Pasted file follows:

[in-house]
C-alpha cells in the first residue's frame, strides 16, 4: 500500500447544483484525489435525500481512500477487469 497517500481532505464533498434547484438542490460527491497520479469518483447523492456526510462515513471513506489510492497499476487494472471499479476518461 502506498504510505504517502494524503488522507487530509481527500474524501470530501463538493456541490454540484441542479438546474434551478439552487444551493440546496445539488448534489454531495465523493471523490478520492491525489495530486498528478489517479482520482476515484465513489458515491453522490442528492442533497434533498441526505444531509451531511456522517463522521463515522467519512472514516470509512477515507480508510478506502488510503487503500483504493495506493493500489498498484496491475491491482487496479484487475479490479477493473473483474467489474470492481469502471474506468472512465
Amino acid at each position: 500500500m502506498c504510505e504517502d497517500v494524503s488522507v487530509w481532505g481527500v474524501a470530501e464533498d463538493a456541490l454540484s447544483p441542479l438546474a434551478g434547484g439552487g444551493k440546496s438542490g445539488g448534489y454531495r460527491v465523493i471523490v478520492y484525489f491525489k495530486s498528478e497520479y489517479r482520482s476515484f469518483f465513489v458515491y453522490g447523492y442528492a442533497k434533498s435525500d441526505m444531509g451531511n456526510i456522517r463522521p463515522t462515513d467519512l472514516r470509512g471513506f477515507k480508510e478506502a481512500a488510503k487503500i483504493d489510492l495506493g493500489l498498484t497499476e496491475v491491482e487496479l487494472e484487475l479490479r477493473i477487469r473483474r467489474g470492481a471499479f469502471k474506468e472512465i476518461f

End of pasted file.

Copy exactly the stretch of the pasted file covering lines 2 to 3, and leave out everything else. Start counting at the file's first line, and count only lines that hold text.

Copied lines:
C-alpha cells in the first residue's frame, strides 16, 4: 500500500447544483484525489435525500481512500477487469 497517500481532505464533498434547484438542490460527491497520479469518483447523492456526510462515513471513506489510492497499476487494472471499479476518461 502506498504510505504517502494524503488522507487530509481527500474524501470530501463538493456541490454540484441542479438546474434551478439552487444551493440546496445539488448534489454531495465523493471523490478520492491525489495530486498528478489517479482520482476515484465513489458515491453522490442528492442533497434533498441526505444531509451531511456522517463522521463515522467519512472514516470509512477515507480508510478506502488510503487503500483504493495506493493500489498498484496491475491491482487496479484487475479490479477493473473483474467489474470492481469502471474506468472512465
Amino acid at each position: 500500500m502506498c504510505e504517502d497517500v494524503s488522507v487530509w481532505g481527500v474524501a470530501e464533498d463538493a456541490l454540484s447544483p441542479l438546474a434551478g434547484g439552487g444551493k440546496s438542490g445539488g448534489y454531495r460527491v465523493i471523490v478520492y484525489f491525489k495530486s498528478e497520479y489517479r482520482s476515484f469518483f465513489v458515491y453522490g447523492y442528492a442533497k434533498s435525500d441526505m444531509g451531511n456526510i456522517r463522521p463515522t462515513d467519512l472514516r470509512g471513506f477515507k480508510e478506502a481512500a488510503k487503500i483504493d489510492l495506493g493500489l498498484t497499476e496491475v491491482e487496479l487494472e484487475l479490479r477493473i477487469r473483474r467489474g470492481a471499479f469502471k474506468e472512465i476518461f